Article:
as k . □

Corollary 4.1If, under the hypothesis of Lemma 4.1, ρsatisfies additionally the Δ 2 condition, then ρ ( T m ( x k ) x k ) 0 as k .

The version of the Demiclosedness Principle used in this paper (Theorem 4.1) requires the uniform continuity of the function modular ρ in the sense of the following definition (see, e.g., [17]).

Definition 4.1 We say that ρ is uniformly continuous if to every ε > 0 and L > 0 , there exists δ > 0 such that

| ρ ( g ) ρ ( g + h ) | ε , (4.4)

provided ρ ( h ) < δ and ρ ( g ) L .

Let us mention that the uniform continuity holds for a large class of function modulars. For instance, it can be proved that in Orlicz spaces over a finite atomless measure [37] or in sequence Orlicz spaces [11] the uniform continuity of the Orlicz modular is equivalent to the Δ 2 -type condition.

Theorem 4.1Demiclosedness Principle. Let ρ . Assume that:

(1) ρis ( U C C 1 ) ,

(2) ρhas strong Opial property,

(3) ρhas Δ 2 property and is uniformly continuous.

Let C L ρ be a nonempty, convex, stronglyρ-bounded andρ-closed, and let T T r ( C ) . Let { x n } C , and x C . If x n x ρ-a.e. and ρ ( T ( x n ) x n ) 0 , then x F ( T ) .

Proof Let us recall that by definition of uniform continuity of ρ to every ε > 0 and L > 0 , there exists δ > 0 such that

| ρ ( g ) ρ ( g + h ) | ε (4.5)

provided ρ ( h ) < δ and ρ ( g ) L . Fix any m N . Noting that ρ ( x n x ) M < due to the strong ρ-boundedness of C and that ρ ( T m ( x n ) x n ) 0 by Corollary (4.1), it follows from (4.5) with g = x n x and h = T m ( x n ) x n that

| ρ ( x n x ) ρ ( x n x + T m ( x n ) x n ) | 0 , (4.6)

as n . Hence

lim sup n ρ ( x n x ) = lim sup n ρ ( T m ( x n ) x ) . (4.7)

Define the ρ-type φ by

φ ( x ) = lim sup n ρ ( x n x ) . (4.8)

By (4.7) we get

φ ( x ) = lim sup n ρ ( T m ( x n ) x ) . (4.9)

Hence, for every y C there holds

φ ( T m ( y ) ) = lim sup n ρ ( T m ( x n ) T m ( y ) ) a m ( y ) lim sup n ρ ( x n y ) = a m ( y ) φ ( y ) . (4.10)

Using (4.10) with y = x and by passing with m to infinity, we conclude that

lim sup m φ ( T m ( x ) ) φ ( x ) . (4.11)

Since ρ satisfies the strong Opial property, it also satisfies the Opial property. Since x n x ρ -a.e., it follows via the Opial property that for any y x

φ ( x ) = lim sup n ρ ( x n x ) < lim sup n ρ ( x n y ) = φ ( y ) , (4.12)

which implies that

φ ( x ) = inf { φ ( y ) : y C } . (4.13)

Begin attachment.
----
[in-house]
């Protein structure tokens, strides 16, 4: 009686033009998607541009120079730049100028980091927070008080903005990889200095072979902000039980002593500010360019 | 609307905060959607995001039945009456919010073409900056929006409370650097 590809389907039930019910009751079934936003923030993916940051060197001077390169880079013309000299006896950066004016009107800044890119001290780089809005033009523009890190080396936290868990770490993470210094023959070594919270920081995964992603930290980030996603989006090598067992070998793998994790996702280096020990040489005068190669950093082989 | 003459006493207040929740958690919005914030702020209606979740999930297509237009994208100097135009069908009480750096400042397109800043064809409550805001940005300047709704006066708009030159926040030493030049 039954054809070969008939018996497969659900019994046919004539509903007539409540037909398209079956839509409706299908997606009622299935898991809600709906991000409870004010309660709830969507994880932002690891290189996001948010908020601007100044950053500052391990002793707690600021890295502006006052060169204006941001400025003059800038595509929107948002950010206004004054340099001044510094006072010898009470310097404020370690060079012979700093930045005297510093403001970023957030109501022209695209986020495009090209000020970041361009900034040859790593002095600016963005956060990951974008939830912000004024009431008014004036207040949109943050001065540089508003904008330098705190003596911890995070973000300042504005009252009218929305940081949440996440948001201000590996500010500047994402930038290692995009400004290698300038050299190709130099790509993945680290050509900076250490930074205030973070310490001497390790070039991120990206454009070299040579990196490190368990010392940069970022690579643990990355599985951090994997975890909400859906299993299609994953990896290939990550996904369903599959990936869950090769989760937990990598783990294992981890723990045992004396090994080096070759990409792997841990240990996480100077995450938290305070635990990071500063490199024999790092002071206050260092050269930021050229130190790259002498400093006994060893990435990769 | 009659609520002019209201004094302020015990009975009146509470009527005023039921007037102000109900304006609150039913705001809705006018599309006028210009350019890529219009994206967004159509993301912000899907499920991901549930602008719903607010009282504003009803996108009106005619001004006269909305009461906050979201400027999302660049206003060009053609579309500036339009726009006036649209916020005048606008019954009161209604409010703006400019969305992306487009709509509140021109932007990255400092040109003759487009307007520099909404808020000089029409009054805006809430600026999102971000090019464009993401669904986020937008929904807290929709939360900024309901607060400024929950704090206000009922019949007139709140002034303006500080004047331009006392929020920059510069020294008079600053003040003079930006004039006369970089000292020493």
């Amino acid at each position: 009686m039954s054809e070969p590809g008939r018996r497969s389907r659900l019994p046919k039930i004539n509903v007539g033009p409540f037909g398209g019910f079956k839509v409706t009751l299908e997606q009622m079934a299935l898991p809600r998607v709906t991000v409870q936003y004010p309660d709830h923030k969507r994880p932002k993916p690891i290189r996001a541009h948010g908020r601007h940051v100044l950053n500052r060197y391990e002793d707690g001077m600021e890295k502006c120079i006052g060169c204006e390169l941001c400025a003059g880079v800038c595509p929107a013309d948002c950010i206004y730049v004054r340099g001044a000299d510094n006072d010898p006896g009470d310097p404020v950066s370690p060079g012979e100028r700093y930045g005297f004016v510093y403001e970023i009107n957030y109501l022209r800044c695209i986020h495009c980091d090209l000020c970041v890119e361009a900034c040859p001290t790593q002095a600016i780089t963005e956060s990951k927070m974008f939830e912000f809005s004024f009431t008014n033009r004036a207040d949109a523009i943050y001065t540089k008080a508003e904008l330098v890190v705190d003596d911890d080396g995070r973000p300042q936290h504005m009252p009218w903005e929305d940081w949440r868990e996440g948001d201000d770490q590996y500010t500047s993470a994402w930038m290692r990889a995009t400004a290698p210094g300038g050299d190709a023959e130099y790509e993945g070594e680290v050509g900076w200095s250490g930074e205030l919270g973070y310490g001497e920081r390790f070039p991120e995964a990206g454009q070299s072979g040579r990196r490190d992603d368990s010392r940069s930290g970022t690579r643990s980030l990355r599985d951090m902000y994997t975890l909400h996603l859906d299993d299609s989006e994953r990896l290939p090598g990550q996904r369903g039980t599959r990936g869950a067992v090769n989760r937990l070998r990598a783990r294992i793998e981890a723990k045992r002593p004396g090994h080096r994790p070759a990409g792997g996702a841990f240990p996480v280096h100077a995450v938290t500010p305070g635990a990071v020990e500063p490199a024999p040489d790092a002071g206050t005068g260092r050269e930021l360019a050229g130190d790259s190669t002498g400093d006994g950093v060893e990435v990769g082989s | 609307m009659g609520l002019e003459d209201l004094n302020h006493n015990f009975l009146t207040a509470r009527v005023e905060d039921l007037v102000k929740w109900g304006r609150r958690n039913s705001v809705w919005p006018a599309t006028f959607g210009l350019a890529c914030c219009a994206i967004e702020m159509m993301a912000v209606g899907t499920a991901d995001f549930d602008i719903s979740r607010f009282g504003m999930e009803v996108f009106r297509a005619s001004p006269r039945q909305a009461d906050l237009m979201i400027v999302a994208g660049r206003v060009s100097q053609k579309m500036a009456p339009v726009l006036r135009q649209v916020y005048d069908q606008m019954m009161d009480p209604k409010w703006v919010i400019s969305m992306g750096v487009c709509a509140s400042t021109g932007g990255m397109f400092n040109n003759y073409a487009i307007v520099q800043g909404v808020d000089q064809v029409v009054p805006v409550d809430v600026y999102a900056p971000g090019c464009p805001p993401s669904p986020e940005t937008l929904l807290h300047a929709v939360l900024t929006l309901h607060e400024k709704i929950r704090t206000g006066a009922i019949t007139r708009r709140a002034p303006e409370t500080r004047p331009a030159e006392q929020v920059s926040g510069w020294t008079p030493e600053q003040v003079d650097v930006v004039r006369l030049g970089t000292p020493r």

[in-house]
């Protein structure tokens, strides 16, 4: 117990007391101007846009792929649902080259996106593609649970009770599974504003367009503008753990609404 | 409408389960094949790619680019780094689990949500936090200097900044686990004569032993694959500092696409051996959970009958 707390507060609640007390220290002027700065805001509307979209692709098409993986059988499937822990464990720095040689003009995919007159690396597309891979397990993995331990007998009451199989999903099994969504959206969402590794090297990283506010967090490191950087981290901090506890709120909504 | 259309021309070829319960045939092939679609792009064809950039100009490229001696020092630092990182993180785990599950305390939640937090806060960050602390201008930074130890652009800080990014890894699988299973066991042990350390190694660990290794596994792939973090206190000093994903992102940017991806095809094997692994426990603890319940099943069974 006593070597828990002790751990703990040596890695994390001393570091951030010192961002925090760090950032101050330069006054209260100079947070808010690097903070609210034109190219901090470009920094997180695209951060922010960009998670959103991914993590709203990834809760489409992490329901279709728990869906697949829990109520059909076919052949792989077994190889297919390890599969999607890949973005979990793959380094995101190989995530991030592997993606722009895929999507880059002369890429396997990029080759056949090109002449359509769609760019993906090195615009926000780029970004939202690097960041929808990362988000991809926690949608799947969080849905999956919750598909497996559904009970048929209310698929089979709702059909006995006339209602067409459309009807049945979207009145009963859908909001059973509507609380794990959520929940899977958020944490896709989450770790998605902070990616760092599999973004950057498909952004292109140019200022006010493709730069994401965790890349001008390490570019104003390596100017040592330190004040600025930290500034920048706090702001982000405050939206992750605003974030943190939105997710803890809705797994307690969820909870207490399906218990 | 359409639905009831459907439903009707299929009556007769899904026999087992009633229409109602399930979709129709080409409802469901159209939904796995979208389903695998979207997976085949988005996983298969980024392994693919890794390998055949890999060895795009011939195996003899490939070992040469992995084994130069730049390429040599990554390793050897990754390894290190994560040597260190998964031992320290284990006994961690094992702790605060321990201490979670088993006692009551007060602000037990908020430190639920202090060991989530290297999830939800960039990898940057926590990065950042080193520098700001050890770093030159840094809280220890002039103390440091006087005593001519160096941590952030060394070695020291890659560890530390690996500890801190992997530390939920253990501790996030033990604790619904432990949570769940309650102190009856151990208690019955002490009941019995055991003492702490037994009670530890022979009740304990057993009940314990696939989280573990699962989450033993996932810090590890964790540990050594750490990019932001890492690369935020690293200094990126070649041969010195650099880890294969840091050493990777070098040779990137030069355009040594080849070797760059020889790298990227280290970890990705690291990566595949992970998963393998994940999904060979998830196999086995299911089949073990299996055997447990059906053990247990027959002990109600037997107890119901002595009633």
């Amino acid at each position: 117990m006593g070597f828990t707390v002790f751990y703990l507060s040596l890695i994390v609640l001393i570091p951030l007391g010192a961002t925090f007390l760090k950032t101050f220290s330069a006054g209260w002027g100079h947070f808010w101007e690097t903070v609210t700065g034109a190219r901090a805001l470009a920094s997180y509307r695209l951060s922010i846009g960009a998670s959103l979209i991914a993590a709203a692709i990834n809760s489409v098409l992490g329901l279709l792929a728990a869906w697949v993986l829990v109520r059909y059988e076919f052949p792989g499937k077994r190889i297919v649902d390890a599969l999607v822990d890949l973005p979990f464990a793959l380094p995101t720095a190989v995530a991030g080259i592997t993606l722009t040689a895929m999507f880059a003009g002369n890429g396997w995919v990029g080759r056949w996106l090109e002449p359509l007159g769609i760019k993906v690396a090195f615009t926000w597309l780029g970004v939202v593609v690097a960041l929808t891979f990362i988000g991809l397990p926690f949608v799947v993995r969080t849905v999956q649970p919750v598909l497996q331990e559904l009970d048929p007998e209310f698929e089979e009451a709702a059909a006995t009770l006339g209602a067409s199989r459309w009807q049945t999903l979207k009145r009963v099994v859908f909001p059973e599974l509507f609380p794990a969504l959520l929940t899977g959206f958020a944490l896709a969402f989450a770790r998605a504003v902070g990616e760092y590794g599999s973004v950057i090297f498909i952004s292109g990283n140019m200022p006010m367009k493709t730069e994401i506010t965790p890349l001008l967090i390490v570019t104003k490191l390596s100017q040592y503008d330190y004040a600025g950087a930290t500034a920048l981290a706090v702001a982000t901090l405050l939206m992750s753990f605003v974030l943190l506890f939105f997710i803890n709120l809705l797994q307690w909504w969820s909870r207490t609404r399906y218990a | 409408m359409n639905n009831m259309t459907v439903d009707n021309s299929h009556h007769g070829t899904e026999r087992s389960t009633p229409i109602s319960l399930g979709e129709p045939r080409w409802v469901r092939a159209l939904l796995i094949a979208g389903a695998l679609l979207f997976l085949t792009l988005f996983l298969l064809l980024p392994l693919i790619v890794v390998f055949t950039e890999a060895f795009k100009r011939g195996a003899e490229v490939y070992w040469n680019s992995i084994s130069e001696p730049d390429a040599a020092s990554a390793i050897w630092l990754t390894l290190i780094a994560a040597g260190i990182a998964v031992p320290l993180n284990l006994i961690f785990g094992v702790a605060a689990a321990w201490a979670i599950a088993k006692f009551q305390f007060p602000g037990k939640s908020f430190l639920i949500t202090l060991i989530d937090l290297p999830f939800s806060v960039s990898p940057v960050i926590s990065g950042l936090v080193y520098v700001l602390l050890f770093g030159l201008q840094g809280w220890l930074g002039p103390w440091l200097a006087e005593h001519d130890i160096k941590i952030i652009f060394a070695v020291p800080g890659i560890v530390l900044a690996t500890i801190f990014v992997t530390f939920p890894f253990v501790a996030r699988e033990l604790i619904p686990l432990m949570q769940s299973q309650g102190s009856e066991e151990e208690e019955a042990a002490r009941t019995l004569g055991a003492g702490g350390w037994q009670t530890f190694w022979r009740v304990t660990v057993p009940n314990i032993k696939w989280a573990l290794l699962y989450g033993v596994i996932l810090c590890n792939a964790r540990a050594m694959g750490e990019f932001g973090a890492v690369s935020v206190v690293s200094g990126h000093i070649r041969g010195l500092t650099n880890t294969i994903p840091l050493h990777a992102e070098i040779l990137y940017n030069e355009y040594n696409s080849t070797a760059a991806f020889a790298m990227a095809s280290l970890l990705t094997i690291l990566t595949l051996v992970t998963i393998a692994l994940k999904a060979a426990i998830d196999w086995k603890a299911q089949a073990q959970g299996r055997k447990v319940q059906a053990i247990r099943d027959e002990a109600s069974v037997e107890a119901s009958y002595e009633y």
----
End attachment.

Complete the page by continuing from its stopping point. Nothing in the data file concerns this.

Combining (4.11) with (4.13), we have

φ ( x ) lim sup m φ ( T m ( x ) ) φ ( x ) , (4.14)

that is,

lim sup m φ ( T m ( x ) ) = φ ( x ) . (4.15)

We claim that

lim m ρ ( T m ( x ) x ) = 0 . (4.16)

Assume to the contrary that (4.16) does not hold, that is,

ρ ( T m ( x ) x )  does not tend to zero . (4.17)

By Δ 2 , it follows from (4.17) that ρ ( T m ( x ) x 2 ) does not tend to zero. By passing to a subsequence if necessary, we can assume that there exists 0 < t < M such that

ρ ( T m ( x ) x 2 ) > t > 0 , (4.18)

for m N , which implies that

ρ ( x n x ) + ρ ( x n T m ( x ) ) > t 2 , (4.19)

for every m , n N . Hence,

max { ρ ( x n x ) , ρ ( x n T m ( x ) ) } t 4 (4.20)

for every m , n N . Applying the modular parallelogram inequality valid in ( U C C 1 ) modular function spaces, see Lemma 4.2 in [18],

ρ 2 ( z + y 2 ) 1 2 ρ 2 ( z ) + 1 2 ρ 2 ( y ) Ψ ( r , s , 1 r ρ ( z y ) ) , (4.21)

where ρ ( z ) r , ρ ( y ) r and max { ρ ( z ) , ρ ( y ) } s for 0 < s < r , with r = M , s = t 4 , z = x n x , y = T m ( x ) , we get

ρ 2 ( x n x + T m ( x ) 2 ) 1 2 ρ 2 ( x n x ) + 1 2 ρ 2 ( x n T m ( x ) ) Ψ ( M , t 4 , 1 M ρ ( x T m ( x ) ) ) . (4.22)

Note that by (4.13)

φ 2 ( x ) φ 2 ( x + T m ( x ) 2 ) = lim sup n ρ 2 ( x n x + T m ( x ) 2 ) . (4.23)

Combining (4.22) with (4.23), we obtain

φ 2 ( x ) 1 2 lim sup n ρ 2 ( x n x ) + 1 2 lim sup n ρ 2 ( x n T m ( x ) ) Ψ ( M , t 4 , 1 M ρ ( x T m ( x ) ) ) , (4.24)

which implies

0 Ψ ( M , t 4 , 1 M ρ ( x T m ( x ) ) ) 1 2 φ 2 ( T m ( x ) ) 1 2 φ 2 ( x ) . (4.25)

Letting m and applying (4.15), we get

0 lim sup m Ψ ( M , t 4 , 1 M ρ ( x T m ( x ) ) ) 1 2 lim sup m φ 2 ( T m ( x ) ) 1 2 φ 2 ( x ) 0 . (4.26)

Using the properties of Ψ, we conclude that ρ ( x T m ( x ) ) tends to zero itself, which contradicts our assumption (4.17). Hence, ρ ( x T m ( x ) ) 0 as m . Clearly, then ρ ( x T m + 1 ( x ) ) 0 as m , that is, T m + 1 ( x ) x ( ρ ) while T m + 1 ( x ) T ( x ) ( ρ ) by ρ-continuity of T. By the uniqueness of the ρ-limit, we obtain T ( x ) = x , that is, x F ( T ) . □

5 Convergence of generalized Mann iteration process

The following elementary, easy to prove, lemma will be used in this paper.

Lemma 5.1[2]

Suppose { r k } is a bounded sequence of real numbers and { d k , n } is a doubly-index sequence of real numbers which satisfy

lim sup k lim sup n d k , n 0  and  r k + n r k + d k , n

for each k , n 1 . Then { r k } converges to an r R .

Following Mann [29], let us start with the definition of the generalized Mann iteration process.

Definition 5.1 Let T T r ( C ) and let { n k } be an increasing sequence of natural numbers. Let { t k } ( 0 , 1 ) be bounded away from 0 and 1. The generalized Mann iteration process generated by the mapping T, the sequence { t k } , and the sequence { n k } denoted by g M ( T , { t k } , { n k } ) is defined by the following iterative formula:

x k + 1 = t k T n k ( x k ) + ( 1 t k ) x k , where  x 1 C  is chosen arbitrarily . (5.1)